Darwin's outdated evolutionary theory


“The second,” Freud went on, “was when biological research robbed man of his peculiar privilege of having been specially created, and relegated him to a descent from the animal world, implying an ineradicable animal nature in him: this transvaluation has been accomplished in our own time upon the instigation of Charles Darwin, [Alfred Russell] Wallace, and their predecessors.” We now know that Freud got the idea for those outrages from the 19th-century German physiologist and polymath Emil du Bois-Reymond. (See Emil du Bois-Reymond: Neuroscience, Self, and Society in Nineteenth-Century Germany, by Gabriel Finkelstein, MIT Press). But let’s give the guy, who my first therapist liked to call “Uncle Freud,” credit for popularizing Emil’s insight. We’ll also see that Darwin’s theory of evolution was far inferior to that of his collaborator Alfred Russell Wallace, who believed that Darwin’s “gradualism” theory couldn’t adequately explain the great leap forward to Homo sapiens. (Wallace also wrote a 1907 book seriously examining the possibility of life existing on Mars.)


Finally, Freud credited himself and his colleagues, somewhat egotistically, with “the third and most bitter blow from present-day psychological research which is endeavoring to prove to the ‘ego’ of each one of us that he is not even master in his own house, but that he must remain content with the veriest scraps of information about what is going on unconsciously in his own mind.”


That brings us to what some may consider the most recent blow to our anthropocentric egoism, in the form of revelations about UFOs or UAP by former intelligence officer Grusch that began more than a month ago. I’ve been posting links on my Facebook page (starting June 15) to the groundbreaking article about Grusch’s revelations in The Debrief by two of the most credible investigative journalists in the field of ufology (Leslie Kean and Ralph Blumenthal), and a lengthy interview with him by a third journalist (the Australian Ross Coulthart).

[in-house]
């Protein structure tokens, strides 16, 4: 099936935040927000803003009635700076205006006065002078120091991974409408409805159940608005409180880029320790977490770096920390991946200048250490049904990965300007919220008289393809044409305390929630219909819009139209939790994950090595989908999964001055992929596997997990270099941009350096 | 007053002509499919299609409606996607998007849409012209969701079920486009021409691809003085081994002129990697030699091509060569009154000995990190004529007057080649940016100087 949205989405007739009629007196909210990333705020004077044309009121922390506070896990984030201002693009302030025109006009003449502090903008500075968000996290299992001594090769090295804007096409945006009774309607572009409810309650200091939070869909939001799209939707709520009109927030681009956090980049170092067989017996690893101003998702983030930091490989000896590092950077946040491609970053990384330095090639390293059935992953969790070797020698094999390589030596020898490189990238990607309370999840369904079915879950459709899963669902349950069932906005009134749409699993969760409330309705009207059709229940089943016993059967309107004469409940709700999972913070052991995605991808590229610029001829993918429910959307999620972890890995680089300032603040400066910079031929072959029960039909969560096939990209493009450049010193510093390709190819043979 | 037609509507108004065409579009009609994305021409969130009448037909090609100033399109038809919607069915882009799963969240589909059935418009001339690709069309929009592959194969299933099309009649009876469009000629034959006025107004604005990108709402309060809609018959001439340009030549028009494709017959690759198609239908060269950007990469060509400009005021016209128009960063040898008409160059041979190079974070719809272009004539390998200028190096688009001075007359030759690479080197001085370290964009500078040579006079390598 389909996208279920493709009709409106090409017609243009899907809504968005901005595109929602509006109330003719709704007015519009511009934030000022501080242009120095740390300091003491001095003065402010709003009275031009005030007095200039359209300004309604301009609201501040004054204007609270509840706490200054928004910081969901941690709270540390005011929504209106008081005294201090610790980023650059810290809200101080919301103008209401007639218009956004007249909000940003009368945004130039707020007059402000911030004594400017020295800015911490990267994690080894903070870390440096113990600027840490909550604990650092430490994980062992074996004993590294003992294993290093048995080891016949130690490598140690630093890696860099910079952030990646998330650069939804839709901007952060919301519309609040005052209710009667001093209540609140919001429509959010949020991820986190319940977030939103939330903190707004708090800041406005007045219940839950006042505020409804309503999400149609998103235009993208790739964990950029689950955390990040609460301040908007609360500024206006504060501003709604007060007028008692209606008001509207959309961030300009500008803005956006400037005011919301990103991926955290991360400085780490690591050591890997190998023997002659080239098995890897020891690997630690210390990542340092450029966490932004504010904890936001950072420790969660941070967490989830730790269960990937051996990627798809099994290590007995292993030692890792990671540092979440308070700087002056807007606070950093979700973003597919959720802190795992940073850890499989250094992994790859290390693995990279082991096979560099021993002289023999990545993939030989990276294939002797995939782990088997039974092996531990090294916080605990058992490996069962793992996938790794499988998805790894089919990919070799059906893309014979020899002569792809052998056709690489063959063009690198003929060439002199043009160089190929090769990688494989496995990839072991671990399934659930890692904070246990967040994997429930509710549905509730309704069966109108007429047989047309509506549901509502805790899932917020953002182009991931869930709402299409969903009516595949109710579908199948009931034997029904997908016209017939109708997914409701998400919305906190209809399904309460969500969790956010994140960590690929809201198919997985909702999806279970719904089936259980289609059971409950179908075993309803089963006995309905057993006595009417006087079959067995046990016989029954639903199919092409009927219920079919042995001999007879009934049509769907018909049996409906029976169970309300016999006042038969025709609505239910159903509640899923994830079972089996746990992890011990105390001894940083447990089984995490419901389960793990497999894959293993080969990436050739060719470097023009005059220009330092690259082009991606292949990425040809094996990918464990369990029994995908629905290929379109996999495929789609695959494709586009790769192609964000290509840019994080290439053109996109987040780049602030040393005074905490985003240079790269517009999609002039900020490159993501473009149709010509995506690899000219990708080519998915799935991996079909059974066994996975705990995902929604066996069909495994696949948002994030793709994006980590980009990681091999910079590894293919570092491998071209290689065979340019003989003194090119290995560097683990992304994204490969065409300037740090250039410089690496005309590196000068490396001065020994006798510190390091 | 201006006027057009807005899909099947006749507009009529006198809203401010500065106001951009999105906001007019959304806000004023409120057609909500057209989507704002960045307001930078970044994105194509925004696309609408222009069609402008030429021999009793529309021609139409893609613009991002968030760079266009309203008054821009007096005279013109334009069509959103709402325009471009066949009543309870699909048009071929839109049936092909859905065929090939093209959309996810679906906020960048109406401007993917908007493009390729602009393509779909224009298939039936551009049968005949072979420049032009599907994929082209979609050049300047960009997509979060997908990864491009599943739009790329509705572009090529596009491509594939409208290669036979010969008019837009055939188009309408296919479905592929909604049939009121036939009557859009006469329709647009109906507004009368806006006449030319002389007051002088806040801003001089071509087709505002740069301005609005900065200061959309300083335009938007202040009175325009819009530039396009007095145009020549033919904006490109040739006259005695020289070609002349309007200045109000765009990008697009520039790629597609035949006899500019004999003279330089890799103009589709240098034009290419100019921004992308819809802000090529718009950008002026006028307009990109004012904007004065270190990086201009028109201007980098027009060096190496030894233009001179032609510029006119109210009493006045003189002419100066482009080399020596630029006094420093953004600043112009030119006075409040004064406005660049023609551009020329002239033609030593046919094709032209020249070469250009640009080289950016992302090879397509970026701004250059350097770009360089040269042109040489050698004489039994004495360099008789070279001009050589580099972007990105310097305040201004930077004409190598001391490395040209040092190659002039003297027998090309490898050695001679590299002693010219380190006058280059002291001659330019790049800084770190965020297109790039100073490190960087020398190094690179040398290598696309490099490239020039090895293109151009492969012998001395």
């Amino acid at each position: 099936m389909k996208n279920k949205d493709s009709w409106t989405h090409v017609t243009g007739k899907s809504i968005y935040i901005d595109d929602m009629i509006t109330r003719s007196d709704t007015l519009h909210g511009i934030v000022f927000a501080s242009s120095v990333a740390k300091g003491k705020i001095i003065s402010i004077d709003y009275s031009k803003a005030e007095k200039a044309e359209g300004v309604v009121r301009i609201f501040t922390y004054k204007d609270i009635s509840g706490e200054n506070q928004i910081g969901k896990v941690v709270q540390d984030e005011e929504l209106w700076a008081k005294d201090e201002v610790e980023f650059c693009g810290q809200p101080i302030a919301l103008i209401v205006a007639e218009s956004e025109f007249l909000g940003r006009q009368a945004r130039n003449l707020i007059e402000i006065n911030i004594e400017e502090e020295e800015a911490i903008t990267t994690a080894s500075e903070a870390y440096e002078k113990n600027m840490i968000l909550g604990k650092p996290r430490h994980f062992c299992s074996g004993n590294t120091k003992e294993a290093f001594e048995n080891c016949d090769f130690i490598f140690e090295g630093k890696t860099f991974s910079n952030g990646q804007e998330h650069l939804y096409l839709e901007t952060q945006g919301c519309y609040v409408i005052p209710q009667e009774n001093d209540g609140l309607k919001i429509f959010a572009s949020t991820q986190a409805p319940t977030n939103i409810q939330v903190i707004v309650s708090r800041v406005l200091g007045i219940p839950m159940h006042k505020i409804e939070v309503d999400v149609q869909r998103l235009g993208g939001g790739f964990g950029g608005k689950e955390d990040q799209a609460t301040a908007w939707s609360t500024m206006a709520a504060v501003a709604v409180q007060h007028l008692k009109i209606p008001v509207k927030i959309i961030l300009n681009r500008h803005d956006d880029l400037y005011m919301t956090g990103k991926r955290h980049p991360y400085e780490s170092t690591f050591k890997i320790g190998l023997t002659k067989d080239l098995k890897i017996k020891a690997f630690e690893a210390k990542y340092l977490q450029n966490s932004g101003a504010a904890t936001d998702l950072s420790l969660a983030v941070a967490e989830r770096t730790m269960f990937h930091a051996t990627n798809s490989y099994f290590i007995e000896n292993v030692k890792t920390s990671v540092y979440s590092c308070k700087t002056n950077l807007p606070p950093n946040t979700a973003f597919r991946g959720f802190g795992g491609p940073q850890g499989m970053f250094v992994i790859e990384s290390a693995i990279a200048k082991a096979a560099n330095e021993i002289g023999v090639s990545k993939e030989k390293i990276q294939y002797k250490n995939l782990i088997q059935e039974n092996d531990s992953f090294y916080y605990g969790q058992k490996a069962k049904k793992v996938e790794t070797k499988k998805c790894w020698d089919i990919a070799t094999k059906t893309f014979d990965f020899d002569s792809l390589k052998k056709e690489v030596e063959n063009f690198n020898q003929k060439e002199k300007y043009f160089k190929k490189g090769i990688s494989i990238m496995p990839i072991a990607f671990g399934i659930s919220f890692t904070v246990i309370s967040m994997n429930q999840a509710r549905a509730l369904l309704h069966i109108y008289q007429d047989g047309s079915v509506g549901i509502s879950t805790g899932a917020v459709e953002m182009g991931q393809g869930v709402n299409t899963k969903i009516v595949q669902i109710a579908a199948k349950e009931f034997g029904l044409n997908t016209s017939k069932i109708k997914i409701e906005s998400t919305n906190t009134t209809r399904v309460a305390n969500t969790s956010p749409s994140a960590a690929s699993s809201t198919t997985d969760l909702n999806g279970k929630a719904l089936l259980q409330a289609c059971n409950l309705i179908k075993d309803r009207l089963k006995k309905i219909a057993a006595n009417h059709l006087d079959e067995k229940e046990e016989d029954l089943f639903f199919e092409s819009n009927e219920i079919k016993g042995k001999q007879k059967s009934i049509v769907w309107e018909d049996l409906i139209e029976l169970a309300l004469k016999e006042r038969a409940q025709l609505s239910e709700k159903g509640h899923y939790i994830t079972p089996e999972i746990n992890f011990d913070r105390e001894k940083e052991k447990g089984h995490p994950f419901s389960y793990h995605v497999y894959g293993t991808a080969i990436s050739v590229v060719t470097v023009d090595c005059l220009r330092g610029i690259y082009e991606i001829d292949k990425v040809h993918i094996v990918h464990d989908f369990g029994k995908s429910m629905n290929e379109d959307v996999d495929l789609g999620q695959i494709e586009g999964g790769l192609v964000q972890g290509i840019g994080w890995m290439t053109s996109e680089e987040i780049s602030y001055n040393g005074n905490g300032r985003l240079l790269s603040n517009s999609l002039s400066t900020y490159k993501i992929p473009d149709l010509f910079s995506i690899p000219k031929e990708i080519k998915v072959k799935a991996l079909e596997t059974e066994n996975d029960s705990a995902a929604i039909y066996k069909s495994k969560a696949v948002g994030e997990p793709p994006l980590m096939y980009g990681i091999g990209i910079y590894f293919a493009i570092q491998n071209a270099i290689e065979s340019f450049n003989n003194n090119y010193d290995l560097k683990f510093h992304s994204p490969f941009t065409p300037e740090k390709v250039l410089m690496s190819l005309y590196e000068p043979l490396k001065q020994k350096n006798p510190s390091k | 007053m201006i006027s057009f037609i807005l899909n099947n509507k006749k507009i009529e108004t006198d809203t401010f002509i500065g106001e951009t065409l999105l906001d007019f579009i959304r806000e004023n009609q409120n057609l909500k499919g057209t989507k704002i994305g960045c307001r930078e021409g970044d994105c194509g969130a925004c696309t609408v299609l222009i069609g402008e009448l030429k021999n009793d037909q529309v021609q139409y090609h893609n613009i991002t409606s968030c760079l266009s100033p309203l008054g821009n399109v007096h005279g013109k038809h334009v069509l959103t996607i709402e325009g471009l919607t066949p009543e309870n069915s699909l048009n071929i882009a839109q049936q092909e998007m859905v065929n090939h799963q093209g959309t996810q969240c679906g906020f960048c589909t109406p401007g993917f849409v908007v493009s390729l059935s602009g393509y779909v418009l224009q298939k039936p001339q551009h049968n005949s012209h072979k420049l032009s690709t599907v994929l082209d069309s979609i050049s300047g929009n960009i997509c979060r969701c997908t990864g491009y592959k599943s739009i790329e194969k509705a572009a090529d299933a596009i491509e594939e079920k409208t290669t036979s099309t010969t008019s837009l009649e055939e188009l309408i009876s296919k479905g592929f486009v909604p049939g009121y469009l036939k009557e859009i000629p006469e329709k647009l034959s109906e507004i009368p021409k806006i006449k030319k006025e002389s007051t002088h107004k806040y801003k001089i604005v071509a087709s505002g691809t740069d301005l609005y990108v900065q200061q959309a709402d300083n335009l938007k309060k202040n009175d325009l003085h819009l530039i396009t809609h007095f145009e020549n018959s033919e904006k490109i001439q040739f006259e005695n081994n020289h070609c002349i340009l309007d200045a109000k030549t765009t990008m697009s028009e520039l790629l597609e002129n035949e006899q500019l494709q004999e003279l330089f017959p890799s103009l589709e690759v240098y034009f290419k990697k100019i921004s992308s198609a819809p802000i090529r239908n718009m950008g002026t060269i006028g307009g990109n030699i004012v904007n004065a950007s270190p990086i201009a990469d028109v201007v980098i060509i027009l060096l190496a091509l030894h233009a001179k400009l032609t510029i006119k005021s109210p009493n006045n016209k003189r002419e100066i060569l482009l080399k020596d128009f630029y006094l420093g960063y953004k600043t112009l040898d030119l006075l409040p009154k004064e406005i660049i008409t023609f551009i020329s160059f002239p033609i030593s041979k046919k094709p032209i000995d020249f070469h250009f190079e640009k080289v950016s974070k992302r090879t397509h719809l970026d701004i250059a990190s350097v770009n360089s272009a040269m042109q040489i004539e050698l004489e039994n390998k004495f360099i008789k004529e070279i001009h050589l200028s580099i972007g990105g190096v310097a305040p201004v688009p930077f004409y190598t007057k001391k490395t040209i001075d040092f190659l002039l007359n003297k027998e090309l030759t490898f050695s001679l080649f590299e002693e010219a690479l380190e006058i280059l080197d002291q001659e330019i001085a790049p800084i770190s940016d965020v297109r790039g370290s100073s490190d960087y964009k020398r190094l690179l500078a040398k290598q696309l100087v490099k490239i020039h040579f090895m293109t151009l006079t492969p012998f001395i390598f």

As you likely already know, Grusch maintains that he has become aware, through a network of colleagues in the intelligence world, that the government has more than a dozen of those “craft of non-human origin.” He claims further that the information has been illegally withheld from Congress. Because it is classified, he can’t reveal it to the public, but has insisted that Congress demand to be briefed by the Dept. of Defense. After prompting from a small handful of Congressmen (including Chuck Schumer of New York, and Marco Rubio, vice chair of the Senate Select Committee on Intelligence), that has come to be, and a Congressional hearing scheduled for July 26 promises to get some answers—maybe.


But what does this all mean to us on a personal, existential level? In the world of ufology, these stories about governments and corporations attempting to reverse engineer non-human craft have been rumored and discussed among insiders for decades. Some even more garish rumors were themselves rumored to be inside disinformation gambits intended to make the whole UFO phenomenon seem like nonsense. For instance, one astounding story that lit up the ufology world for a time back around 2005, involved something known as “Project Serpo.”

This story claimed, in great detail, that an ET—then called an EBE for “Extraterrestrial Biological Entity”—who had survived the 1947 crash landing of a UFO, had been able to communicate with its alleged “home” planet, called Serpo, in the binary star system Zeta Reticuli, some 39 light years away. With the military’s help, this story went, the EBE arranged to be rescued by a spacecraft from Serpo and, in exchange, to allow a group of 12 members of the American military to travel to Serpo with him on the rescue craft and live on Serpo for 13 years. This scenario was eventually debunked as having been created with the help of a retired Special Agent for the U.S. Air Force Office of Special Investigation to make other UFO “revelations” appear farcical. That story was part of the Dept. of Defense’s long-term strategy of humiliating anyone who reported UFO sightings.